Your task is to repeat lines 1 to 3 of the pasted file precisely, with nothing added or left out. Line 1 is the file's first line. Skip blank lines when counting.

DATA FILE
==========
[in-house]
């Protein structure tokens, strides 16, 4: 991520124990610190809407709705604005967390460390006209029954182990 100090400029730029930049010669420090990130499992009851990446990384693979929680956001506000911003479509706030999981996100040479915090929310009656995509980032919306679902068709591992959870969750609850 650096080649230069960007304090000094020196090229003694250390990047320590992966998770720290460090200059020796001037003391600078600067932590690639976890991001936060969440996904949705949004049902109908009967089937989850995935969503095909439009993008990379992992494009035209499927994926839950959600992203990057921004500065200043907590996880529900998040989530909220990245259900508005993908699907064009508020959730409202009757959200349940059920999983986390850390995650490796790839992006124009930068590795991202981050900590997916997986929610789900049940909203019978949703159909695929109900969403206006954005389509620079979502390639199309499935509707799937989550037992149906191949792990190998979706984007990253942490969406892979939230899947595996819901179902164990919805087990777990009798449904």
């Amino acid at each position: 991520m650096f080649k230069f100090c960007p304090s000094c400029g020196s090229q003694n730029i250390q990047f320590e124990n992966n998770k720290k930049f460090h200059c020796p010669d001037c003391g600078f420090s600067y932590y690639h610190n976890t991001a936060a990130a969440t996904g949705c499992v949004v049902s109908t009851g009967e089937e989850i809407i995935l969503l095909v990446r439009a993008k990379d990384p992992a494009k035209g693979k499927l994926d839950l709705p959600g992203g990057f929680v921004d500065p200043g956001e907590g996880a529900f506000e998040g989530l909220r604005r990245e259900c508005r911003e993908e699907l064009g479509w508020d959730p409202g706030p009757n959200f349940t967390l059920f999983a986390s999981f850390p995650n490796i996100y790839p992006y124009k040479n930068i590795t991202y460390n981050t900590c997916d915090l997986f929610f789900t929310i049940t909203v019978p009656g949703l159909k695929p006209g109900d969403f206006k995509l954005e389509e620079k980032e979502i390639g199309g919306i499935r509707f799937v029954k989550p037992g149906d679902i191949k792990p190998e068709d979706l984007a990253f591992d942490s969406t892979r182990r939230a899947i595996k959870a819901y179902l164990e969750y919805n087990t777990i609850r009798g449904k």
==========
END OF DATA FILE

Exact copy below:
[in-house]
């Protein structure tokens, strides 16, 4: 991520124990610190809407709705604005967390460390006209029954182990 100090400029730029930049010669420090990130499992009851990446990384693979929680956001506000911003479509706030999981996100040479915090929310009656995509980032919306679902068709591992959870969750609850 650096080649230069960007304090000094020196090229003694250390990047320590992966998770720290460090200059020796001037003391600078600067932590690639976890991001936060969440996904949705949004049902109908009967089937989850995935969503095909439009993008990379992992494009035209499927994926839950959600992203990057921004500065200043907590996880529900998040989530909220990245259900508005993908699907064009508020959730409202009757959200349940059920999983986390850390995650490796790839992006124009930068590795991202981050900590997916997986929610789900049940909203019978949703159909695929109900969403206006954005389509620079979502390639199309499935509707799937989550037992149906191949792990190998979706984007990253942490969406892979939230899947595996819901179902164990919805087990777990009798449904």
């Amino acid at each position: 991520m650096f080649k230069f100090c960007p304090s000094c400029g020196s090229q003694n730029i250390q990047f320590e124990n992966n998770k720290k930049f460090h200059c020796p010669d001037c003391g600078f420090s600067y932590y690639h610190n976890t991001a936060a990130a969440t996904g949705c499992v949004v049902s109908t009851g009967e089937e989850i809407i995935l969503l095909v990446r439009a993008k990379d990384p992992a494009k035209g693979k499927l994926d839950l709705p959600g992203g990057f929680v921004d500065p200043g956001e907590g996880a529900f506000e998040g989530l909220r604005r990245e259900c508005r911003e993908e699907l064009g479509w508020d959730p409202g706030p009757n959200f349940t967390l059920f999983a986390s999981f850390p995650n490796i996100y790839p992006y124009k040479n930068i590795t991202y460390n981050t900590c997916d915090l997986f929610f789900t929310i049940t909203v019978p009656g949703l159909k695929p006209g109900d969403f206006k995509l954005e389509e620079k980032e979502i390639g199309g919306i499935r509707f799937v029954k989550p037992g149906d679902i191949k792990p190998e068709d979706l984007a990253f591992d942490s969406t892979r182990r939230a899947i595996k959870a819901y179902l164990e969750y919805n087990t777990i609850r009798g449904k």